• The Stepfather: The title character cultivates this image for himself and seems to think of himself like this. At one point, he's explicitly compared to Ward Cleaver. Unfortunately, the accent here is on cleaver.
  • The Tree of Life: Brad Pitt is surprisingly effective as one of these, with strong elements of Dad the Veteran and Tough Love as well: he demands respect and strict decorum from his sons at all times and believes his sweet-natured wife to be "naive."
  • The Woman: Chris Cleek seems to think that he's one of these, but is in fact a very dark subversion. He is a narcissistic misogynist who regularly slaps Belle around whenever she speaks out of line, encourages his son to act like him, [[spolier:and raped and impregnated his own daughter, Peggy. What's even worse is that he imprisoned his other daughter and made her feral by locking her up in the barn because she was born without eyes.]]
  • Vanilla Sky: It is implied that David invented a father figure for himself (Dr. McCabe) in this mold, based on Gregory Peck in To Kill a Mockingbird.
  • White Christmas: Bob invokes the pipe, slippers, and newspaper idea of a husband when ribbing Phil, who has just (supposedly) gotten engaged.

  • Coping With Parents by Peter Corey, a humorous guide for kids, suggests that unlucky readers may discover their father really is just a newspaper with a pipe and slippers attached.
  • Good Omens: Mr. Young is pretty much the Platonic ideal of this kind of character. He's so serious-minded that in the finale his mere arrival on the scene is enough to dispel Satan.
  • Just William: William's father, Mr. Brown, is the stern patriarch of the family, though he is willing to turn a blind eye if his son's antics gets rid of a person or guest he finds annoying; one example is "William and the Smuggler," where he and William are both equally irritated by Mr. Percival Jones. Another is "William and the White Satin" where the narrator notes him as being rather envious of William and his cousins when they get out of having to attend a wedding by dirtying their white clothes.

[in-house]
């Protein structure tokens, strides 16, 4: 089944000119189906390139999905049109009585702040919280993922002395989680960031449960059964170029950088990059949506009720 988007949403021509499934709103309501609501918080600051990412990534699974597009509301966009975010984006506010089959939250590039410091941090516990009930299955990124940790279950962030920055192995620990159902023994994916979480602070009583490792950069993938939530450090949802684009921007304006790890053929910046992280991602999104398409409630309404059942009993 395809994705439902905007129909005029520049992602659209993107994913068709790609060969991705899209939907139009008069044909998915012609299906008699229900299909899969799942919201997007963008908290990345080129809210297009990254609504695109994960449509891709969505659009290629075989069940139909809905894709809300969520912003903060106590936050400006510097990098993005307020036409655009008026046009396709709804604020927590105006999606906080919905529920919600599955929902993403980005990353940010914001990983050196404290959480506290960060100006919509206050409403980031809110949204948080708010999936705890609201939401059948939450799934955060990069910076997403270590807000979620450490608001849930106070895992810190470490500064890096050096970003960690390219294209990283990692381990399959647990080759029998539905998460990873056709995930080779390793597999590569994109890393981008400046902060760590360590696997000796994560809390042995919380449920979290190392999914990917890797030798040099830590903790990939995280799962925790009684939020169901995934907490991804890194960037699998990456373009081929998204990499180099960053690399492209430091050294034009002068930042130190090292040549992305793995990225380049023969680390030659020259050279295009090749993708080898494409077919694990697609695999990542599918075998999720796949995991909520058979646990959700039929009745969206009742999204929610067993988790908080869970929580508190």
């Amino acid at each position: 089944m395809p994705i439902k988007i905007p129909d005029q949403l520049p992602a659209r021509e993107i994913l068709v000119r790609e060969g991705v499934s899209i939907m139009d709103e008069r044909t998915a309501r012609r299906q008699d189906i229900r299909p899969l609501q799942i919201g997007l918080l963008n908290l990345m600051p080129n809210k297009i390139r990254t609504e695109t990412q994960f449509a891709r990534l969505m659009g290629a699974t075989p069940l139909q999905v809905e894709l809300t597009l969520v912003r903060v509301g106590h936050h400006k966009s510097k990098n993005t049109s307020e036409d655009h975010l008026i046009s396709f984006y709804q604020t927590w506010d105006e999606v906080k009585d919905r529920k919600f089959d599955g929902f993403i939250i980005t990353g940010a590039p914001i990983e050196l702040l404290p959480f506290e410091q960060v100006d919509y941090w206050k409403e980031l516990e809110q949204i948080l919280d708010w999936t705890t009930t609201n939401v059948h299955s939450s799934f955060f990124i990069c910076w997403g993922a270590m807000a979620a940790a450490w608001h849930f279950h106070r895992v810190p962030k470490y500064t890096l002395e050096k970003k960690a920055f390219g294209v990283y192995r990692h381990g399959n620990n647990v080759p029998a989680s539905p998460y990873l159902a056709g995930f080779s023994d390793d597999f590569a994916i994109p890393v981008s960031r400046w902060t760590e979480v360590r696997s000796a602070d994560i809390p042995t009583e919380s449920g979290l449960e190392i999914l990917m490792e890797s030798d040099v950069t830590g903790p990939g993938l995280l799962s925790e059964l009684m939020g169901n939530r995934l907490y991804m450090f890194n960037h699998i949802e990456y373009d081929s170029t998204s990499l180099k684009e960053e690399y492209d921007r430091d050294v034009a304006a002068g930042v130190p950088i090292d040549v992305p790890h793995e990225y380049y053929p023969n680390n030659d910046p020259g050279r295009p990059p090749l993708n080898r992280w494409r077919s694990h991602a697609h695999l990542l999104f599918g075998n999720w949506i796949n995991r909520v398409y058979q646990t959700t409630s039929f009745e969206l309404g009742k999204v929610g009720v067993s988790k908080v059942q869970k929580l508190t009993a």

• In Mike Nelson's book Mind Over Matters, he perceives himself as one around youngsters and writes about anytime kids wind up in his house: "Somehow, though I don't own one, a pipe ends up in my hands, my hair automatically Brylcreems itself into place, I look down to find slippers on my feet, and I'm wearing a robe." He then goes on to utterly creep them out by dropping increasingly dated references, starting with quizzing them on the popularity of Tone Loc and ending with advising them to take precautions against the Bubonic Plague. "Oh, the kids today, how they love me."
  • To Kill a Mockingbird: Atticus Finch, the widowed father of Scout and her older brother Jem, may be the quintessential example. He's a lawyer from a small, Southern town who is willing to uphold due process when a black man is accused of raping a white woman. He stoically endures being spit in the face by his enemies and definitely imparts wise lessons to his children. In Go Set a Watchman, however, he returns as a darker version of this — Scout, who idolized Atticus as a child, returns to her hometown after years apart and discovers to her shock and rage that her father had become a senile old racist in his advancing age. Much of the story revolves around Scout coming to terms with reality and accepting that Parents Are People.